The voice of the student body

The Dial

The voice of the student body

The Dial

The voice of the student body

The Dial

Changes to This Year’s Schedule

Hackley students are no strangers to schedule changes. Last year, the schedule was changed from seven to eight days, and longer one-hour periods were implemented. This year, the schedule has been further tweaked, making it possible for one more period in the Middle School, as well as making it easier for teachers who teach in both the Middle and Upper School to transition from one division to the other. 

Homeroom now meets for twenty minutes after second period, instead of for ten minutes at the beginning of the school day. “Senior Sleep-In” is no longer a privilege only for seniors, as anyone who has first period or both first and second periods free is permitted to arrive late with their parent’s permission. Assistant Director of the Upper School Chris Arnold emphasizes that his expectation is for everyone to arrive promptly at 8:10 when school starts. However, if someone’s guardian has given them permission to be late, they do not have to be at school until 10:20 a.m. when homeroom starts. 

This 10:20 to 10:40 period is also being used for office hours, grade meetings, and advisory, making homeroom no longer a daily occurrence. The late policy, especially for first and second periods, has become much stricter compared to last school year. If a student is late to class, they will receive a lunch detention later that day. If they have been late to class four times in the span of two eight-day cycles, they will receive a Saturday detention. 

Mr. Arnold said this policy is in place to stress being on time for first and second period, now that attendance cannot be taken in homeroom. However, students can still receive detention if they are late to class later in the day. He emphasized that students have been working well with this change, arriving to class on time.

“I think as far as working with the changes, for class time, it has had a minimal impact on the Upper School schedule,” Mr. Arnold said. “I’m sure students are bothered by having to be here at 8:10, but they had to be here at 8:10 last year. The start time hasn’t changed, it’s just that it’s for a class rather than homeroom, so there’s a little bit more pressure there.”

Although the new schedule has been working very well, it is not perfect. “I think the challenge is always trying to find – we’ve got community time [which] is great for advisory and grade contact – in an ideal world we’d magically find some time to be able to have longer assemblies which we will have this year,” said Mr. Arnold. In these cases, the Upper School will run on an altered schedule, which can sometimes disrupt the natural flow of the schedule. 

While the administrators made this change mainly to benefit the Middle School and teachers of both divisions, students have varying opinions on the schedule change. Some are happy with the homeroom change, while others deem the change unnecessary. 

Junior Jack Magidson is happy with the moved homeroom and office hours time, saying, “We weren’t using the time in the morning previously very usefully, and it felt kind of unnecessary. [Not having a homeroom every day] is fine. It gives me more free time to focus on my work.” Jack also likes the idea of being able to come in late during first period.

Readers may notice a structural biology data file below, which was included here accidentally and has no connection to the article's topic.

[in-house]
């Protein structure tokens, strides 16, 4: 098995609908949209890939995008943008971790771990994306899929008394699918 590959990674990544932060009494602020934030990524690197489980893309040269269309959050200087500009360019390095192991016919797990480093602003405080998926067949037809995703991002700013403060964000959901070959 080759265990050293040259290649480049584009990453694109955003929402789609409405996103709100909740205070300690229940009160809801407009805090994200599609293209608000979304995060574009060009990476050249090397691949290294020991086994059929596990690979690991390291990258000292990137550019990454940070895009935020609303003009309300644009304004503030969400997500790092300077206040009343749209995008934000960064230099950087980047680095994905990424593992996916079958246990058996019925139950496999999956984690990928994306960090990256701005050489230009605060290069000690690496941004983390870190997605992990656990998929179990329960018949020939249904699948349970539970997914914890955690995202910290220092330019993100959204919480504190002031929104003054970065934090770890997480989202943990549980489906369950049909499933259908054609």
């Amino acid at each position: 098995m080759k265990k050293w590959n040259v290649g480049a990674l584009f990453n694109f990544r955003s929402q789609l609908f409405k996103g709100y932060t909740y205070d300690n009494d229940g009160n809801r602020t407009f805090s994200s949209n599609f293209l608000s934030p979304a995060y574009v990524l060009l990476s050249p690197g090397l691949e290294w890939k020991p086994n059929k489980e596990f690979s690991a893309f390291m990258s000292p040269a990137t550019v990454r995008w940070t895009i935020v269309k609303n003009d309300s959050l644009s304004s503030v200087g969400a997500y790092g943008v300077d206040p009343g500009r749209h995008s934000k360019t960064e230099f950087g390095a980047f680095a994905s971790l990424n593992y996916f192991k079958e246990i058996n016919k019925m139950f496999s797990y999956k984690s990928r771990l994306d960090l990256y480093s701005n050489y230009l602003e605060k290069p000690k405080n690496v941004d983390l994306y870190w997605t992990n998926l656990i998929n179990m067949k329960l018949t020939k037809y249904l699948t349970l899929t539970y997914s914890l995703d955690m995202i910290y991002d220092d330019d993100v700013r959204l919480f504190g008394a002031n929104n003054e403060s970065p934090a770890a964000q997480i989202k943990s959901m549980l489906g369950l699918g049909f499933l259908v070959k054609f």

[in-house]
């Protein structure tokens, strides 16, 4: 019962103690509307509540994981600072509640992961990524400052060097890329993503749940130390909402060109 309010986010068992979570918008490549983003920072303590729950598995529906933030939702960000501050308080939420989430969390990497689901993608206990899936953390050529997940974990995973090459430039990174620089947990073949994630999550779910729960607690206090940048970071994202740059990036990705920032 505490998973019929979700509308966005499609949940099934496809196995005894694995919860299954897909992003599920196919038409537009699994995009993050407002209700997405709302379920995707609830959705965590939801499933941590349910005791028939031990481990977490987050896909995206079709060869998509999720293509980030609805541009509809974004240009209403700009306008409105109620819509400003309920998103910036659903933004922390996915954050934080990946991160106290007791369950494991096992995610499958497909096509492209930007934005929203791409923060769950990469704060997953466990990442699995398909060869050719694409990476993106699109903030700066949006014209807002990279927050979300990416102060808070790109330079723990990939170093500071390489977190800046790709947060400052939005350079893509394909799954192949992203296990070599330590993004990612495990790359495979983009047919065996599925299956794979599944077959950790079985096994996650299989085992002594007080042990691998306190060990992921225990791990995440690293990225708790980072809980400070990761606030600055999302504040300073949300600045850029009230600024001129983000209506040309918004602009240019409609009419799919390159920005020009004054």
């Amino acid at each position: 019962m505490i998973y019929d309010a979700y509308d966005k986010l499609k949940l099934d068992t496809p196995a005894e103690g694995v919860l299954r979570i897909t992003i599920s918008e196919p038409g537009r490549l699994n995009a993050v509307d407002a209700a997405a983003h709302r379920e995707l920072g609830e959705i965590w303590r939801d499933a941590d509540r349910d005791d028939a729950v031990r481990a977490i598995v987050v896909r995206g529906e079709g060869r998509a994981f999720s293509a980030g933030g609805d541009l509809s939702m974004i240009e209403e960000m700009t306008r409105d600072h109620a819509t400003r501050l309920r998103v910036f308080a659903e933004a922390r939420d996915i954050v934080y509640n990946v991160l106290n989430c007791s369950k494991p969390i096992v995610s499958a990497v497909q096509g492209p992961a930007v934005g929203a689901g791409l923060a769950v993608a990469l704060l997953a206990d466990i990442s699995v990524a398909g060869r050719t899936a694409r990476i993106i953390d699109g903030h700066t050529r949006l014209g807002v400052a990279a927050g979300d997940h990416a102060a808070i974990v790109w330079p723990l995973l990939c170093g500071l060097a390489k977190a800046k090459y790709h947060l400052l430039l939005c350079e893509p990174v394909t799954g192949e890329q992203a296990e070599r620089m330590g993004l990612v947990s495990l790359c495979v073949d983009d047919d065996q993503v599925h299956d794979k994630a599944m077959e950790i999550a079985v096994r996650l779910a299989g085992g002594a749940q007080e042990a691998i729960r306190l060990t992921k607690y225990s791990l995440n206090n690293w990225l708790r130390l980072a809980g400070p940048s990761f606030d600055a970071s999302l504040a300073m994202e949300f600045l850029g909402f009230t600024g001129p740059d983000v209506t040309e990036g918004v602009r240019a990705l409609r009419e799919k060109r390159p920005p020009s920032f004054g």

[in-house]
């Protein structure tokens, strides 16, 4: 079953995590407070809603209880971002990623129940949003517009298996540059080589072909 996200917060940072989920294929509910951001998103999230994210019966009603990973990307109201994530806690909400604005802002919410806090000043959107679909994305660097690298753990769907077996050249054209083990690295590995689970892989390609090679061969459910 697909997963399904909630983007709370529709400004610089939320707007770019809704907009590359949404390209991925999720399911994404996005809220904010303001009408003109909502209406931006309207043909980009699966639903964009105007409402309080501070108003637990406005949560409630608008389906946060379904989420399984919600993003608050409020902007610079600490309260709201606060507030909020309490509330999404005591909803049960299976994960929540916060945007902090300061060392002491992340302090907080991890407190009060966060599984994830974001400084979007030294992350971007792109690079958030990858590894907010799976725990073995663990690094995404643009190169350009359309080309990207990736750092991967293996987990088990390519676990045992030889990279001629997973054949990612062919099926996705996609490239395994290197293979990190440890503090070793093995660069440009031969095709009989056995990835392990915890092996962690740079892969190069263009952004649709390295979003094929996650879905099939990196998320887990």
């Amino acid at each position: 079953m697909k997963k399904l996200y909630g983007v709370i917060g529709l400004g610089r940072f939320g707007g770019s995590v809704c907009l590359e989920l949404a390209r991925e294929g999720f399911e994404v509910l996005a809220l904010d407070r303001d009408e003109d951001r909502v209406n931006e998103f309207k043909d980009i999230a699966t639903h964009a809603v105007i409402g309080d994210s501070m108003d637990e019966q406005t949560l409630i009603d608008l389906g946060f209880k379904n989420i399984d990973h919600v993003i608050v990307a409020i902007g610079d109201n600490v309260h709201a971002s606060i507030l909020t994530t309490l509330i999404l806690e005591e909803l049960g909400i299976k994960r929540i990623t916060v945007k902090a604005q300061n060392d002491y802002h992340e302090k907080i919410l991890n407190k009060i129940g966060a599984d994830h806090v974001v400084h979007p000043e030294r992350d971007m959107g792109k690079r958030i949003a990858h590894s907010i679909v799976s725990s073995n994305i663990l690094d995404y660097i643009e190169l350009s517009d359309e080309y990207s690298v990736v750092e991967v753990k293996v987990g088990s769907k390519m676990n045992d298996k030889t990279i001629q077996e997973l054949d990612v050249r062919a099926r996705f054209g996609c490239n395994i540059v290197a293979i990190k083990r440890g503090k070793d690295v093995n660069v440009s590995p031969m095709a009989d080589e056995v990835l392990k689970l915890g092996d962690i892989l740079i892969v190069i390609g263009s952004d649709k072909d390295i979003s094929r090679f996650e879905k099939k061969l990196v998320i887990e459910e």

“As a student, you could always use more sleep,” he said.  

Sophomore Ben Iaderosa has mixed feelings about the homeroom change. 

“I don’t really know how I feel about it, because there’s some positives. It’s less frequent and shorter,” he said, “In the morning, I prefer it last year, because you could miss out on homeroom. It wasn’t super important. But now, if you’re late, you’re late for class.”

Senior Phoebe Abrahms thinks the change is unnecessary and prefers having homeroom in the morning. 

“I don’t quite understand the point of it. Homeroom has always felt a little unproductive, but I do think it was a nice way to start the day. It’s weird to have it but it to not be the thing that starts the day.” 

While as a senior, this is her first year to enjoy sleep-in privileges, she does not feel strongly about the privilege no longer being exclusive to seniors. “It is a little annoying that [senior sleep in] is a senior privilege that is no longer a privilege, but I also don’t have incredibly strong opinions about it,” she said. 

Phoebe also expressed her thoughts on the new late policy, saying, “I understand why they want people to get to class on time, but I do think it will be frustrating if I’m in a situation where I run into traffic and I’m late, and I wind up getting detention. I also think the Saturday detentions is where it gets to be a lot.” 

Junior Ava Derby also has mixed thoughts on the new late policy. 

“It incentivizes people to be more on time, but at the same time, the other side of that is that people would be so worried about being late that it could cause unsafe driving. People [would be] doing anything to kill themselves to get to class on time, she said.” 

If Ava got to school late because of traffic, she would try to talk to Mr. Arnold, since she cannot control it. However, she doesn’t feel like this might always work in her favor, and that she might get told she should have left earlier. 

From Mr. Arnold’s perspective, he has been pretty lenient with the detentions so far. “I’ve been, I think, pretty understanding with that. If a student says, ‘hey my commute was thrown off by something unusual this morning,’ I’ve said, you know, okay, just remember if it’s heavily raining, you should probably plan that it’s going to take a little more time to get to school.” However, if a student continues to be late, he might not give the student a break the next time.

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